An attempt such as Grangaard's to define a typical honors student today is unlike any similar attempt during Frank Aydelotte's day. While the United States has always had a diverse population, the same has not always been true of its colleges and universities, much less its honors programs. Peter Longo and John Falconer describe a dynamic shift in demographics at the University of Nebraska at Kearney, exploring the ways an honors program should incorporate and address such a shift. They describe the inherent obstacles that first-generation and minority students encounter in private colleges and research universities, and they describe the benefits that regional institutions can provide through "accessible campuses, familiar surroundings, and challenging honors programs." While this claim may not be persuasive to readers from non-regional institutions, Longo and Falconer's historical overview of Nebraska's response to a growing Hispanic population and their description of ways that honors programs can adapt to new citizens are useful; they reveal a range of issues and interests that are still relatively new to higher education in this country and that present an ongoing challenge to traditional honors education.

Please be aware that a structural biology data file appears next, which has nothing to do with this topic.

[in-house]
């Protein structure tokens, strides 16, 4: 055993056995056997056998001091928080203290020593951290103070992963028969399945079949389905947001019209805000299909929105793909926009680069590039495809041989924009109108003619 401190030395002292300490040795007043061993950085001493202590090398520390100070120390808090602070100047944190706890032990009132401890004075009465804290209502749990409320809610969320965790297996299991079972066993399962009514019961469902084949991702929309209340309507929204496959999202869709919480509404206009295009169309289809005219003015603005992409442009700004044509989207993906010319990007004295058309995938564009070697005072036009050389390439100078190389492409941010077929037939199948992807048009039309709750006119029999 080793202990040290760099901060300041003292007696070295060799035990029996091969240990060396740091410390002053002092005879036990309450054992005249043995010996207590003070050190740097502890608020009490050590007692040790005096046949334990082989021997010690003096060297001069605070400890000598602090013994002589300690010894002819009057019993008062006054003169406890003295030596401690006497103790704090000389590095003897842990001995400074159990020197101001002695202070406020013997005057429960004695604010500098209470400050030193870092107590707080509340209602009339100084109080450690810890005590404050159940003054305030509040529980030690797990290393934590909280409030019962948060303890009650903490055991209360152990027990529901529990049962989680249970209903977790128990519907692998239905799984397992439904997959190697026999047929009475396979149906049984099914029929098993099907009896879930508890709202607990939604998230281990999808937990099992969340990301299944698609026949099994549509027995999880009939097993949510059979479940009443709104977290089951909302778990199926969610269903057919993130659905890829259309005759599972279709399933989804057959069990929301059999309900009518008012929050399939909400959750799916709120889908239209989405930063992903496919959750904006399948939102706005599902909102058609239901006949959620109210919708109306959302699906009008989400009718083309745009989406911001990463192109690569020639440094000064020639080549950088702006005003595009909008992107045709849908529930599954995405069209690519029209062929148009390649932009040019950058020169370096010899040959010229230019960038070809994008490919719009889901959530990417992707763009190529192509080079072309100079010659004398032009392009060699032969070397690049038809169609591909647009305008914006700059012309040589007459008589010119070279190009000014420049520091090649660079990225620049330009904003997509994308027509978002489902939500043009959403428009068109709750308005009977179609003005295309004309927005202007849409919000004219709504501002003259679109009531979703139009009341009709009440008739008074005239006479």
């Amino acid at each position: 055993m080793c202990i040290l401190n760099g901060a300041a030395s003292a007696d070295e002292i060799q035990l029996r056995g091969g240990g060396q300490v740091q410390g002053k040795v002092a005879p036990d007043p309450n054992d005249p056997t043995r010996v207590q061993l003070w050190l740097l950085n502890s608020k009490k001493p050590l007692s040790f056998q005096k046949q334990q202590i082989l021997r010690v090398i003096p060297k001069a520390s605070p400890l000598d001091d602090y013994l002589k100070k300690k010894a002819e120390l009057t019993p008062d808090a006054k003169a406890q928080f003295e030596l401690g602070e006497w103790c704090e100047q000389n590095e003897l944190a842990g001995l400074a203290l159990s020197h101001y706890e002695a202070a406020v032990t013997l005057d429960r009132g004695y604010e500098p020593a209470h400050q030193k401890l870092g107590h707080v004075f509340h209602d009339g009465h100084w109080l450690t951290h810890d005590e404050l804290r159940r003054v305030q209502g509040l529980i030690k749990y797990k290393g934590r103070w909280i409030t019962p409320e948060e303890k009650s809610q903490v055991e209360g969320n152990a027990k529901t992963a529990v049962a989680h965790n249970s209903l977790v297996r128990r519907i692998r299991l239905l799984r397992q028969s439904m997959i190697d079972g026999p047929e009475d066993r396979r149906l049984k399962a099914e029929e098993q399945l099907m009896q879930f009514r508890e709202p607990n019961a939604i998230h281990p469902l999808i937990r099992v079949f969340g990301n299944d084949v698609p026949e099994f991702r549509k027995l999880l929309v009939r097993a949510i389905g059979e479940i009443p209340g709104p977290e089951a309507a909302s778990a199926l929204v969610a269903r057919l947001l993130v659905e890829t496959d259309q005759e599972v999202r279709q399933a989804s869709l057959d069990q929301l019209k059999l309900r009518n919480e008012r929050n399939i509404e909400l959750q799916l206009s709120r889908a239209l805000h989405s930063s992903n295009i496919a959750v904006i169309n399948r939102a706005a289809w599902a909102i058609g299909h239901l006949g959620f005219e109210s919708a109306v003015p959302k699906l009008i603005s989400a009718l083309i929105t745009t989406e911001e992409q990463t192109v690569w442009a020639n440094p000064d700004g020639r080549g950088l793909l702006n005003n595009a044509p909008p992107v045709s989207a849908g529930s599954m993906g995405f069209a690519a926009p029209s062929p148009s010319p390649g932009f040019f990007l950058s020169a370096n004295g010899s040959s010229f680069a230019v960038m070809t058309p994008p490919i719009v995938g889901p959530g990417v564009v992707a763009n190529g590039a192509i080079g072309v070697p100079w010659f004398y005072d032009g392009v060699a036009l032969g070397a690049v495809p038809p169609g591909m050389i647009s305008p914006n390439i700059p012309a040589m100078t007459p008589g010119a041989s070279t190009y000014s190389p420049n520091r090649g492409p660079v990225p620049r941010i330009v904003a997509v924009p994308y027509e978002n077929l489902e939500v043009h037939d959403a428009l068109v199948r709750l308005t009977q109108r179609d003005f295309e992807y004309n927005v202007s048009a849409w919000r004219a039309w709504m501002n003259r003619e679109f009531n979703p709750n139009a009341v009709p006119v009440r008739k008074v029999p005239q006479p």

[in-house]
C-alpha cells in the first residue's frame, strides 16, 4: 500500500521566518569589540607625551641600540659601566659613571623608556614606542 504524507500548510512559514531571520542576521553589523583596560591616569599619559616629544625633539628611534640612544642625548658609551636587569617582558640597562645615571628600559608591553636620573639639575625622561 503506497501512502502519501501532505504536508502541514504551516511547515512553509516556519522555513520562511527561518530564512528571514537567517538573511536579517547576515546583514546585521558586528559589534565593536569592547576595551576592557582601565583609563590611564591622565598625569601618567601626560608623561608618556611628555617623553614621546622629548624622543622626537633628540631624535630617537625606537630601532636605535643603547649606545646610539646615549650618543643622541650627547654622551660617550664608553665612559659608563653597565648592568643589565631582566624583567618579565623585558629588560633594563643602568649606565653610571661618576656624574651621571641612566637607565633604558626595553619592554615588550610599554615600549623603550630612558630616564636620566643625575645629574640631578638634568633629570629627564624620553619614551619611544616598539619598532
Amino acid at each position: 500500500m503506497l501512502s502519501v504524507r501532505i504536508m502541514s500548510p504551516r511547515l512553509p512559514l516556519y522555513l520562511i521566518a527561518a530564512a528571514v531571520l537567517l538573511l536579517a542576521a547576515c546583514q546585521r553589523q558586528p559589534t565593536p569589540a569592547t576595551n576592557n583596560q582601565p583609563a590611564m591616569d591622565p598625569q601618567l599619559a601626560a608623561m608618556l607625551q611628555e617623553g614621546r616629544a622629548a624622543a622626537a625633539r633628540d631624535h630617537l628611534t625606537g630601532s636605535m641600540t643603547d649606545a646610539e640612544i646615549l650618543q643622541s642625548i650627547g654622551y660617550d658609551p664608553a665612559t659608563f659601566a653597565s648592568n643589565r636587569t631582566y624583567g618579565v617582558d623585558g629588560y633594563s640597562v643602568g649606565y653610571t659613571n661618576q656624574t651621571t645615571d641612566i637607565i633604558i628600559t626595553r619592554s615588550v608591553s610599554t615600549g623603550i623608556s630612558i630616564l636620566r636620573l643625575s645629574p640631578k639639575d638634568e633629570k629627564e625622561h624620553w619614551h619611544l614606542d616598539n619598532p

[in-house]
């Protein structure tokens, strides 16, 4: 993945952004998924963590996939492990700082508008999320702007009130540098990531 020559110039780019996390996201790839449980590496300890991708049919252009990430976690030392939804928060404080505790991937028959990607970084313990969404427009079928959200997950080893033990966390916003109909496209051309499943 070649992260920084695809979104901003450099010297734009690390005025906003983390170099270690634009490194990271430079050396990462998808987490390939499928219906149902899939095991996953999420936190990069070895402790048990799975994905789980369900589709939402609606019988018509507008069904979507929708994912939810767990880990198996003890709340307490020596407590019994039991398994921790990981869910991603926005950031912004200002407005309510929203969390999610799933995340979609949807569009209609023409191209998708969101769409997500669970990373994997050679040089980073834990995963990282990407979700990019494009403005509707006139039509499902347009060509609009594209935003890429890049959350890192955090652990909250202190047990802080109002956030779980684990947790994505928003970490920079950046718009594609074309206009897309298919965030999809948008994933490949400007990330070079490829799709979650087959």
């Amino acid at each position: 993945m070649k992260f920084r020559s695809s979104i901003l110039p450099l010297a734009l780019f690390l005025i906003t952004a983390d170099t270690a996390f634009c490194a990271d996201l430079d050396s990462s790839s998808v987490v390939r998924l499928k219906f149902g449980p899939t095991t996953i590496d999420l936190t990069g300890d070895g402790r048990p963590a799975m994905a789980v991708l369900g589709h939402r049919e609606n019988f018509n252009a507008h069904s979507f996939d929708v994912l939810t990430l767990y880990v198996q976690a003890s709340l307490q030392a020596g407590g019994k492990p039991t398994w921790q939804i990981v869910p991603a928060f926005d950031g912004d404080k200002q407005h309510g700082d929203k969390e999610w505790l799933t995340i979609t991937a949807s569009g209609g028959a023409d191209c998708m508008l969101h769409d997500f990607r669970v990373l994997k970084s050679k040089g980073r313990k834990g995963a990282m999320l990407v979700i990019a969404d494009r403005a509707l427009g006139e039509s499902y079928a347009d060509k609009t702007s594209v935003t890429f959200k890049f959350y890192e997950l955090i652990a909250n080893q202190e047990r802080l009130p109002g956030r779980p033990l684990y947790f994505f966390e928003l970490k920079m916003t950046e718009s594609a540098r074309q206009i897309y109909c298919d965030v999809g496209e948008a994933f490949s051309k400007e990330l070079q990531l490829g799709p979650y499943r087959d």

One response to the increasingly diverse demographics of honors students in almost all institutions is curricular innovation. Diverse students inspire diverse pedagogies. Judith Hiltner has provided a description of a junior-level fieldwork course at Saint Xavier in Chicago. Most honors programs today have experiential components both within and beyond the regular honors curriculum. Hiltner's essay provides a model for incorporating such experiences within a junior-year curriculum-a time when many honors programs need some sort of bridge between introductory courses and the honors thesis. Hiltner provides a study of the successes and failures at Saint Xavier, models for assessment, and ideas for curriculum development-all designed to have practical value to the students. Many faculty members in honors decry and resist the career orientation of higher education that has evolved in the past two or three decades and that seems incongruent with the kind of education that Frank Aydelotte envisioned and encouraged for honors. At the same time, most honors faculty recognize the value of hands-on pedagogies and even, perhaps grudgingly, the value of preparing honors students for the world of work.